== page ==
Stephen Puleo$17.00 $15.64
In January of 1919, a tank holding 2.3 million gallons of molasses collapsed, flooding nearby homes and businesses, killing 21 people and injuring many more. REALLY, THIS HAPPENED! In recounting this historic event, Puelo skillfully also weaves together the history of molasses in New England, its’ ties to the slave trade, and its’ importance in munitions manufacturing during WWI. He fleshes out the characters involved from laborers, families, company men, lawyers, and the judge who presides over the court case against the molasses company. All of this, plus a compelling look at the political climate of the time; anti-immigration, terrorist (anarchist) activity, and post war industrialization. I found this book to be a page turner, a lesson in history, and a great conversation starter: “Have you heard about the great molasses flood of 1919?”
Diane Setterfield$17.00 $15.64
Esi Edugyan$16.95 $15.59
I loved this book. Not only is it beautifully written, but the story grabbed me from the very beginning and held on to the very end. Starting in Barbados, on a brutal plantation in the 1830's, to Northern Canada, to England and North Africa, we follow the runaway slave, Washington Black, as he desperately tries to survive in a world where he has been told he has no meaning, no value beyond his ability to work, and no human rights. Rejected by his own people, accused of murder, and left to make it on his own, Wash grows to be a young adult who starts to question all of the old messages, and searches for answers, and a way to put together a life worth living in a harsh world that often makes no sense. There are some very brutal descriptions of the treatment of slaves in Barbados, and it was painful to read at times, but the writing isn't gratuitous in nature, and Edugyan delivers the scenes in a way that gives dignity to those who suffered under colonial slave conditions.
Edward Carey$17.00 $15.64
“Re-imagined History” is the best way to describe this novel. It is based on much of what is known of Madame Tussaud’s early life, but worked into a compelling story of a person’s ability to adapt and survive during a dark and violent chapter of ‘civilization’. Small,odd Marie is apprenticed to a wax sculptor. They move to Paris and open a museum of sorts. They create wax heads of prominent local politicians and aristocrats. Her reputation leads her to the palace of Louis XVI as an art tutor to the King’s sister. But when French revolutionists take over, she is forced to make death masks of the beheaded. I won’t give more away. The illustrations are grim, macabre even, but they are fitting given the climate of the time and place where Marie learned to survive and even thrive in the face of seemingly insurmountable circumstances. This book isn’t a light read but it is very well crafted and has tidbits of history that fascinate.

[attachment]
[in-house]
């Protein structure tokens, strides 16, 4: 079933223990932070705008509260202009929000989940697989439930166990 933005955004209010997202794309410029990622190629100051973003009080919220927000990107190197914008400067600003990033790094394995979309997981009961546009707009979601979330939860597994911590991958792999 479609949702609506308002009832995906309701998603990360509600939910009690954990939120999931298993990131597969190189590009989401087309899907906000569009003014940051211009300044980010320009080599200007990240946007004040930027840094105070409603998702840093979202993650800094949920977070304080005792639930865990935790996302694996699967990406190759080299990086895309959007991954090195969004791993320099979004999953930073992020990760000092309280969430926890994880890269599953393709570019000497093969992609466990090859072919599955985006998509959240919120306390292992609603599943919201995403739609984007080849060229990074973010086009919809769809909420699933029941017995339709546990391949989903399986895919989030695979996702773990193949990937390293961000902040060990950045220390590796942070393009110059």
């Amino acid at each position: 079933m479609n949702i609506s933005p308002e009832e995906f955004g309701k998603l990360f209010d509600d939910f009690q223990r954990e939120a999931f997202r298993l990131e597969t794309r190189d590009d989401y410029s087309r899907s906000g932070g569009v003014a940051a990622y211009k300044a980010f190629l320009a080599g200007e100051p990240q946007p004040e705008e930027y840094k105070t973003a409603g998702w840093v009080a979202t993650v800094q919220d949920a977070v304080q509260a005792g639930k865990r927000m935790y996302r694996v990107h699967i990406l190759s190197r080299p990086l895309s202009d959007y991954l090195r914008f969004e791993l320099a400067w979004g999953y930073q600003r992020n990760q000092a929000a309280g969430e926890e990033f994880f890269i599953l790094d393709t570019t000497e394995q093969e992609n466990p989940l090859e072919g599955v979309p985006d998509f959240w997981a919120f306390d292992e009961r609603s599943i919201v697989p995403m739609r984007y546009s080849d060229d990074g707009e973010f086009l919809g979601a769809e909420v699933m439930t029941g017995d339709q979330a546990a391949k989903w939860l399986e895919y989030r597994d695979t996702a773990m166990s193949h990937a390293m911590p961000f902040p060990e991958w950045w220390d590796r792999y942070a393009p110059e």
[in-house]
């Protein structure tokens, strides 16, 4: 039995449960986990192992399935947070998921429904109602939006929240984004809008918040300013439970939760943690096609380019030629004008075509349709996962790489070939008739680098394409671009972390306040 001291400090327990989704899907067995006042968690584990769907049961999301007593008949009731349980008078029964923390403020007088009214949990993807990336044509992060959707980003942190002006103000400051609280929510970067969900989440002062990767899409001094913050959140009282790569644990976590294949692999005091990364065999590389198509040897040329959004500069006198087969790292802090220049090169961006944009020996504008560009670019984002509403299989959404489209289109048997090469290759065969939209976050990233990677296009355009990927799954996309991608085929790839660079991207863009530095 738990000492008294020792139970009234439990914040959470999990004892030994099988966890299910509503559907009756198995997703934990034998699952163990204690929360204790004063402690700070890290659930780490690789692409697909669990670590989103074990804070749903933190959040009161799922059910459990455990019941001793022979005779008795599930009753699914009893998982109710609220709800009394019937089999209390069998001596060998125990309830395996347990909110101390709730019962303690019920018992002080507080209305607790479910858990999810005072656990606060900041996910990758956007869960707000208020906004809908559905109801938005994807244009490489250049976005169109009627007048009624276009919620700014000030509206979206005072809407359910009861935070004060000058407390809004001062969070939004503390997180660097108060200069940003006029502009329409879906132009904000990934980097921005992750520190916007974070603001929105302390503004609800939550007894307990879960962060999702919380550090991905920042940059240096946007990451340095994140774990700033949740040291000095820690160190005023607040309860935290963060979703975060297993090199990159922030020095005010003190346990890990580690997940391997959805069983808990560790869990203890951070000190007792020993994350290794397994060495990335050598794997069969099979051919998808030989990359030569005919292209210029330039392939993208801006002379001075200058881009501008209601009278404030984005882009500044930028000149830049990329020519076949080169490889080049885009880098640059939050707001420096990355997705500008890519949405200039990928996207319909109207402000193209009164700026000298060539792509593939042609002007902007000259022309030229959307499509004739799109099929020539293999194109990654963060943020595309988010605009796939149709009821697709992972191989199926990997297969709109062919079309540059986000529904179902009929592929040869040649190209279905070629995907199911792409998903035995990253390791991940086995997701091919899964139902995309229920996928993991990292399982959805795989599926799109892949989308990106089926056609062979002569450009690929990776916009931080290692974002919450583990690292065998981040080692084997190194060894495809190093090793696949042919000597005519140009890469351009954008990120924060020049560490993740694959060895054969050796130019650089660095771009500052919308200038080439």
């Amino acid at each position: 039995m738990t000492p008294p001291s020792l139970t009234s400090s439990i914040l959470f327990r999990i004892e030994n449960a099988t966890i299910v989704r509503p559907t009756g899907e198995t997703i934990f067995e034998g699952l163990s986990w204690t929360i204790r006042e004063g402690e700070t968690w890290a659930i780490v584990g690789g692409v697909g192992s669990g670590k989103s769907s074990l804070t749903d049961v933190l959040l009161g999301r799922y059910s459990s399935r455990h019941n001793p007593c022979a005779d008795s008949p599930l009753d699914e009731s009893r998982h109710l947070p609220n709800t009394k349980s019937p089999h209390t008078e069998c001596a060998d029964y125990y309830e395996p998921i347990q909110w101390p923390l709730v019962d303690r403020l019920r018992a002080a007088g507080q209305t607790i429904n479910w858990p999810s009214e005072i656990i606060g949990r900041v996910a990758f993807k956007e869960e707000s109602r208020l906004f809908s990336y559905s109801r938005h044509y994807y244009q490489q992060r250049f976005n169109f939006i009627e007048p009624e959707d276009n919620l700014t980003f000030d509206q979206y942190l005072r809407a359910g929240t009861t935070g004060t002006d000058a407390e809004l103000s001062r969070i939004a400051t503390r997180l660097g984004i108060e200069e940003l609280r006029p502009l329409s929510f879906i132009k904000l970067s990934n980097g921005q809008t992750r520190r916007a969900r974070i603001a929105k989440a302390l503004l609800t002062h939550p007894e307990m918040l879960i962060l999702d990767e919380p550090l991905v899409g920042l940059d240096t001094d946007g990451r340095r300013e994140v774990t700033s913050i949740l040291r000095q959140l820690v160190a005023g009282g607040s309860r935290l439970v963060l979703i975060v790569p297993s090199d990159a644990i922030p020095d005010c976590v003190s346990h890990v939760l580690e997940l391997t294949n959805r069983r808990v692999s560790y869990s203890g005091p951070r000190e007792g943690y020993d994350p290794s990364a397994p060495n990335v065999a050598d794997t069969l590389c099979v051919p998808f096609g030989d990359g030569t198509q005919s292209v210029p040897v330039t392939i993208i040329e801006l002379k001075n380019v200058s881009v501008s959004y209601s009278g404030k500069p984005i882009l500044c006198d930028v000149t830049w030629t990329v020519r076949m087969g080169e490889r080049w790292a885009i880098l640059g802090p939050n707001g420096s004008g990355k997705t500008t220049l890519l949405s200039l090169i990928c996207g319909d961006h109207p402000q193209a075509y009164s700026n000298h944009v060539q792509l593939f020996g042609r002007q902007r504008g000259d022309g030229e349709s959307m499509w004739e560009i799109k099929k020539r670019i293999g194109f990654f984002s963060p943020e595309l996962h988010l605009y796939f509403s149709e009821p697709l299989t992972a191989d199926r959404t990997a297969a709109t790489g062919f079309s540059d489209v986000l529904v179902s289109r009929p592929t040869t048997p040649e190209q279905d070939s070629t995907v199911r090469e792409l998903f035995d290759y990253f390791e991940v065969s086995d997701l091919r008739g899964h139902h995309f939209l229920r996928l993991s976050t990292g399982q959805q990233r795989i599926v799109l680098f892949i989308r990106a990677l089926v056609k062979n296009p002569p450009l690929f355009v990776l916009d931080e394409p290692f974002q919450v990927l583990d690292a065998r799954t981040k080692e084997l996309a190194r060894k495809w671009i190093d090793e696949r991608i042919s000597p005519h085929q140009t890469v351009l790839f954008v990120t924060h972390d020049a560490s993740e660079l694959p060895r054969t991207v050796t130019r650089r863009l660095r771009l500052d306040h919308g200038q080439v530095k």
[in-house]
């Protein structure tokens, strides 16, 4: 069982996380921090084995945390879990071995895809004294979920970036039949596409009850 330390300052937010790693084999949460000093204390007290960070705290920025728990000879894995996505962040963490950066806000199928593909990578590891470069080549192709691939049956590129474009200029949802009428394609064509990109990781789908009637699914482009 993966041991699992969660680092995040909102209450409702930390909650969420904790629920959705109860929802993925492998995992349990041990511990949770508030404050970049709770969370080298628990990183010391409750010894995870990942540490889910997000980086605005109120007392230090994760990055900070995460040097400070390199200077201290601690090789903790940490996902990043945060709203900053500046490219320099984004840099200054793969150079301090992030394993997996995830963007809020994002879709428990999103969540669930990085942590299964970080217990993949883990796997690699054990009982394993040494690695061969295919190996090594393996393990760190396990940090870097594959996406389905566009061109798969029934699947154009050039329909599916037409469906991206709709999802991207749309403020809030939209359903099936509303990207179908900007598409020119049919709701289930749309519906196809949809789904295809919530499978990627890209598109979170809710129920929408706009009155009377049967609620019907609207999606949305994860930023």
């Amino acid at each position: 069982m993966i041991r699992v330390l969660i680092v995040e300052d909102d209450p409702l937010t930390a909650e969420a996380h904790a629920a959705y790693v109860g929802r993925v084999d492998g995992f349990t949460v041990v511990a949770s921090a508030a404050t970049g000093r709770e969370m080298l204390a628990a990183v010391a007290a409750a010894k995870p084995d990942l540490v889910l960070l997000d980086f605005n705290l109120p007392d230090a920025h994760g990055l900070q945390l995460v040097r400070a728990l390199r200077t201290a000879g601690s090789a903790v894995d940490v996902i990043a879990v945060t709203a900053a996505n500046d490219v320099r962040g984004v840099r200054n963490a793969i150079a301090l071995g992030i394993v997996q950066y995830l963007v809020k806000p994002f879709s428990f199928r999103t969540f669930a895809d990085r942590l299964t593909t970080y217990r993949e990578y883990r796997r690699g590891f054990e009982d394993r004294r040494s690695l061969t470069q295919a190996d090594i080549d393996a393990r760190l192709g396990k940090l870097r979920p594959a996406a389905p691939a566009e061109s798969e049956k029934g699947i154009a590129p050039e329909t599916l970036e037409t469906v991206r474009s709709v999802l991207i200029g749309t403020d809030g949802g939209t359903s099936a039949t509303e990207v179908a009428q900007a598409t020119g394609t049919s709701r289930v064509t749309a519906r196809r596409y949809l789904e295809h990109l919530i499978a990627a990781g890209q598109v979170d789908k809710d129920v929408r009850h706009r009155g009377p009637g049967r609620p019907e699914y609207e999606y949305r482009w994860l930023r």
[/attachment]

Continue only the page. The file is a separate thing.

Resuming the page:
Kate Atkinson$16.99 $15.63
Atkinson's newest book Big Sky, is the 5th in the Jackson Brodie series. So I wanted to read the first one, Case Histories, to get to know Brodie and his crew of quirky characters. Mysteries are not my go-to genre, but I've loved everything I've read by Atkinson so I thought I'd give her series a try. This one is very well written, better than I find in most mystery books. There are characters I can believe exist in the real world, and the set of mysteries Brodie is asked to solve are compelling, heart-wrenching too. If you liked Martha Grimes Richard Jury series, I think you will enjoy Atkinson's Jackson Brodie as well. Atkinson's newest book Big Sky, is the 5th in the Jackson Brodie series. So I wanted to read the first one, Case Histories, to get to know Brodie and his crew of quirky characters. Mysteries are not my go-to genre, but I've loved everything I've read by Atkinson so I thought I'd give her series a try. This one is very well written, better than I find in most mystery books. There are characters I can believe exist in the real world, and the set of mysteries Brodie is asked to solve are compelling, heart-wrenching too. If you liked Martha Grimes Richard Jury series, I think you will enjoy Atkinson's Jackson Brodie as well.
Kate Quinn$16.99 $15.63
Eoin Colfer$19.99 $18.39
I’m not quite sure how to describe this book: fantasy, thriller, adventure, coming of age, certainly it is unique. A dragon, most likely the last of his kind, is living out his days in the swamps of Louisiana. He calls himself Vern now, but was once known as Lord Highfire, a member of dragon royalty. Alas, all of his kind were killed off by humans, and Vern now spends his days watching Netflix,drinking vodka, and avoiding humans at all costs. Enter teenager Squib, who just wants to earn money to help his mom, and the evil Constable Hooke who just wants to seduce Squib’s mom. When things go terribly wrong in the swamp, Vern and Squib unite in their mutual goal of getting rid of Hooke. What I like about this book: a breakneck pace, humor, unexpected twists and turns, and a rough-around the-edges dragon that I was rooting for the entire wild ride. One note: There are some pretty violent scenes and descriptions of people I would rather not know exist in the world. Otherwise, hold on to your seat and enjoy the pace and craziness of this clever and (eventually) heart-warming story.
Ann Patchett$27.99 $25.19